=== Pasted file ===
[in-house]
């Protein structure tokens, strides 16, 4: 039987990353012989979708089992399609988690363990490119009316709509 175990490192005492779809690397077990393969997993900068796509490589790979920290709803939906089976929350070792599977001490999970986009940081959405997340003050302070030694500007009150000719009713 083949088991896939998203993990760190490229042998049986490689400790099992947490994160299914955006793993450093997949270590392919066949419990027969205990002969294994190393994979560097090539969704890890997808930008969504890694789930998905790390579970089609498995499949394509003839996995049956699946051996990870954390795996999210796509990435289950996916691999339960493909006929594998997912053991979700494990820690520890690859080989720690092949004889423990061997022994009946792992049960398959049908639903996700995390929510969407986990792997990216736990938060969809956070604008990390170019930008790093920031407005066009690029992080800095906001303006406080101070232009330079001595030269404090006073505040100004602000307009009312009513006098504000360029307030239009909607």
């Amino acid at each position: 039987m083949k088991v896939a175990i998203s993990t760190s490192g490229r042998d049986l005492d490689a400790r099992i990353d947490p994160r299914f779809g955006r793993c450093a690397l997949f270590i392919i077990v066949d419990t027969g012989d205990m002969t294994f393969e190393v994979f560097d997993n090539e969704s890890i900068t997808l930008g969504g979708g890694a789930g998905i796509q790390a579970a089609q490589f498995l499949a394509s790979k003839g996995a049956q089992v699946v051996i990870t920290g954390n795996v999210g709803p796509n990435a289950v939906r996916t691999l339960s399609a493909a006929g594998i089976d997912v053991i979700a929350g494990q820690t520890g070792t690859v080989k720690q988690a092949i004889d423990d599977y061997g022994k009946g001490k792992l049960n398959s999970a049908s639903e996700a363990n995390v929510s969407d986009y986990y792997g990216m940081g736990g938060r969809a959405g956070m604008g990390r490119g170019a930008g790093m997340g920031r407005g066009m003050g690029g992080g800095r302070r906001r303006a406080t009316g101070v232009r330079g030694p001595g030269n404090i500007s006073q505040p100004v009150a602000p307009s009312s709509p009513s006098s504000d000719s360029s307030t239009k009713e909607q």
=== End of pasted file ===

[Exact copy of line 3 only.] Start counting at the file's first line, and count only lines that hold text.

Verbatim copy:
């Amino acid at each position: 039987m083949k088991v896939a175990i998203s993990t760190s490192g490229r042998d049986l005492d490689a400790r099992i990353d947490p994160r299914f779809g955006r793993c450093a690397l997949f270590i392919i077990v066949d419990t027969g012989d205990m002969t294994f393969e190393v994979f560097d997993n090539e969704s890890i900068t997808l930008g969504g979708g890694a789930g998905i796509q790390a579970a089609q490589f498995l499949a394509s790979k003839g996995a049956q089992v699946v051996i990870t920290g954390n795996v999210g709803p796509n990435a289950v939906r996916t691999l339960s399609a493909a006929g594998i089976d997912v053991i979700a929350g494990q820690t520890g070792t690859v080989k720690q988690a092949i004889d423990d599977y061997g022994k009946g001490k792992l049960n398959s999970a049908s639903e996700a363990n995390v929510s969407d986009y986990y792997g990216m940081g736990g938060r969809a959405g956070m604008g990390r490119g170019a930008g790093m997340g920031r407005g066009m003050g690029g992080g800095r302070r906001r303006a406080t009316g101070v232009r330079g030694p001595g030269n404090i500007s006073q505040p100004v009150a602000p307009s009312s709509p009513s006098s504000d000719s360029s307030t239009k009713e909607q």